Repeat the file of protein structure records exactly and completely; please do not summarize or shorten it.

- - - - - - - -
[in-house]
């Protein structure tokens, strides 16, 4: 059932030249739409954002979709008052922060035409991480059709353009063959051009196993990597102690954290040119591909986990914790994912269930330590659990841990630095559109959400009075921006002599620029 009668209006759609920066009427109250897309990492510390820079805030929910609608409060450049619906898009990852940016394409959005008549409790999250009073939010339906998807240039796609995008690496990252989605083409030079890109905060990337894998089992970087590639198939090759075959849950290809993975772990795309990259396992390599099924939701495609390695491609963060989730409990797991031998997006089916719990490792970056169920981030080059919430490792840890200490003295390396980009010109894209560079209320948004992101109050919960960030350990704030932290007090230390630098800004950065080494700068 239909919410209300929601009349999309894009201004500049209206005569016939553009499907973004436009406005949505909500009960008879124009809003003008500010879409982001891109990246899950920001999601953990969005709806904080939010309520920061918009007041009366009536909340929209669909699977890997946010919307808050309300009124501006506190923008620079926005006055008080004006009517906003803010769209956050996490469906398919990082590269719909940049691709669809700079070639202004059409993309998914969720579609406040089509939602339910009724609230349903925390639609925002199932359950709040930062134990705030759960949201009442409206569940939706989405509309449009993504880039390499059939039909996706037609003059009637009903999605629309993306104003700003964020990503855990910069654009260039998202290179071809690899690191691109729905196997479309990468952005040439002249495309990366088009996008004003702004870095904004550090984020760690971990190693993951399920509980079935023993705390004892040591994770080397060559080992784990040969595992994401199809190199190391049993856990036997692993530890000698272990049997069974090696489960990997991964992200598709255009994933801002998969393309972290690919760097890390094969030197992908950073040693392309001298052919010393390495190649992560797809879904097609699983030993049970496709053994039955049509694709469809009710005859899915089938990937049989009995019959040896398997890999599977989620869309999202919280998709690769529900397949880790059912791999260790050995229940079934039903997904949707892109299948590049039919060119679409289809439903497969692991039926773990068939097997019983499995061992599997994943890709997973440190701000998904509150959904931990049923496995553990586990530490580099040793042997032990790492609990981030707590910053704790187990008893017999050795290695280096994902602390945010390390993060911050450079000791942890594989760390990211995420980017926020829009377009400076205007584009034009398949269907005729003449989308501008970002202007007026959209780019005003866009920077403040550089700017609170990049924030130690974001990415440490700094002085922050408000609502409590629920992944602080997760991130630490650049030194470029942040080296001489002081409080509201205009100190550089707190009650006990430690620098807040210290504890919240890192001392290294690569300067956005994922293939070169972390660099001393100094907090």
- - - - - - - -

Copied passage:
[in-house]
């Protein structure tokens, strides 16, 4: 059932030249739409954002979709008052922060035409991480059709353009063959051009196993990597102690954290040119591909986990914790994912269930330590659990841990630095559109959400009075921006002599620029 009668209006759609920066009427109250897309990492510390820079805030929910609608409060450049619906898009990852940016394409959005008549409790999250009073939010339906998807240039796609995008690496990252989605083409030079890109905060990337894998089992970087590639198939090759075959849950290809993975772990795309990259396992390599099924939701495609390695491609963060989730409990797991031998997006089916719990490792970056169920981030080059919430490792840890200490003295390396980009010109894209560079209320948004992101109050919960960030350990704030932290007090230390630098800004950065080494700068 239909919410209300929601009349999309894009201004500049209206005569016939553009499907973004436009406005949505909500009960008879124009809003003008500010879409982001891109990246899950920001999601953990969005709806904080939010309520920061918009007041009366009536909340929209669909699977890997946010919307808050309300009124501006506190923008620079926005006055008080004006009517906003803010769209956050996490469906398919990082590269719909940049691709669809700079070639202004059409993309998914969720579609406040089509939602339910009724609230349903925390639609925002199932359950709040930062134990705030759960949201009442409206569940939706989405509309449009993504880039390499059939039909996706037609003059009637009903999605629309993306104003700003964020990503855990910069654009260039998202290179071809690899690191691109729905196997479309990468952005040439002249495309990366088009996008004003702004870095904004550090984020760690971990190693993951399920509980079935023993705390004892040591994770080397060559080992784990040969595992994401199809190199190391049993856990036997692993530890000698272990049997069974090696489960990997991964992200598709255009994933801002998969393309972290690919760097890390094969030197992908950073040693392309001298052919010393390495190649992560797809879904097609699983030993049970496709053994039955049509694709469809009710005859899915089938990937049989009995019959040896398997890999599977989620869309999202919280998709690769529900397949880790059912791999260790050995229940079934039903997904949707892109299948590049039919060119679409289809439903497969692991039926773990068939097997019983499995061992599997994943890709997973440190701000998904509150959904931990049923496995553990586990530490580099040793042997032990790492609990981030707590910053704790187990008893017999050795290695280096994902602390945010390390993060911050450079000791942890594989760390990211995420980017926020829009377009400076205007584009034009398949269907005729003449989308501008970002202007007026959209780019005003866009920077403040550089700017609170990049924030130690974001990415440490700094002085922050408000609502409590629920992944602080997760991130630490650049030194470029942040080296001489002081409080509201205009100190550089707190009650006990430690620098807040210290504890919240890192001392290294690569300067956005994922293939070169972390660099001393100094907090």